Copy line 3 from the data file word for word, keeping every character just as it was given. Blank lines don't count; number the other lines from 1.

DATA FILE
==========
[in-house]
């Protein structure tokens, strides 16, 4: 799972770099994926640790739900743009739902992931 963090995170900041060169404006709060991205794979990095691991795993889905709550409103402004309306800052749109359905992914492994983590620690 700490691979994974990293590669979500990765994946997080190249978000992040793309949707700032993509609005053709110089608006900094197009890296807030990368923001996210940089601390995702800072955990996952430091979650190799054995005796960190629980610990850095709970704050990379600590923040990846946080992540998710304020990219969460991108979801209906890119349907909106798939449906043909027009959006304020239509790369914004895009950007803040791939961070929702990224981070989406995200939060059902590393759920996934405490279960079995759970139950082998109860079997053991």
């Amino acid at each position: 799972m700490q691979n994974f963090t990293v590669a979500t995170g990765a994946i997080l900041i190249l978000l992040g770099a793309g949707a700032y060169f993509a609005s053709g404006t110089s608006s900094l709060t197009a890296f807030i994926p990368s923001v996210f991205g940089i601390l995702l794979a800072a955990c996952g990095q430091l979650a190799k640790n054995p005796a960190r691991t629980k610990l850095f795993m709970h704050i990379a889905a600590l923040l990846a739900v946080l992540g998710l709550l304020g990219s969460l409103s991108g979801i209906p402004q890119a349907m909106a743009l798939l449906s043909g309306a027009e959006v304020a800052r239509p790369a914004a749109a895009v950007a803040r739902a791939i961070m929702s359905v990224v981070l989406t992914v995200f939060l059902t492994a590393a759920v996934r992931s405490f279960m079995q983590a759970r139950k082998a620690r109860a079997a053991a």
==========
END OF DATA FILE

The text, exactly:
């Amino acid at each position: 799972m700490q691979n994974f963090t990293v590669a979500t995170g990765a994946i997080l900041i190249l978000l992040g770099a793309g949707a700032y060169f993509a609005s053709g404006t110089s608006s900094l709060t197009a890296f807030i994926p990368s923001v996210f991205g940089i601390l995702l794979a800072a955990c996952g990095q430091l979650a190799k640790n054995p005796a960190r691991t629980k610990l850095f795993m709970h704050i990379a889905a600590l923040l990846a739900v946080l992540g998710l709550l304020g990219s969460l409103s991108g979801i209906p402004q890119a349907m909106a743009l798939l449906s043909g309306a027009e959006v304020a800052r239509p790369a914004a749109a895009v950007a803040r739902a791939i961070m929702s359905v990224v981070l989406t992914v995200f939060l059902t492994a590393a759920v996934r992931s405490f279960m079995q983590a759970r139950k082998a620690r109860a079997a053991a």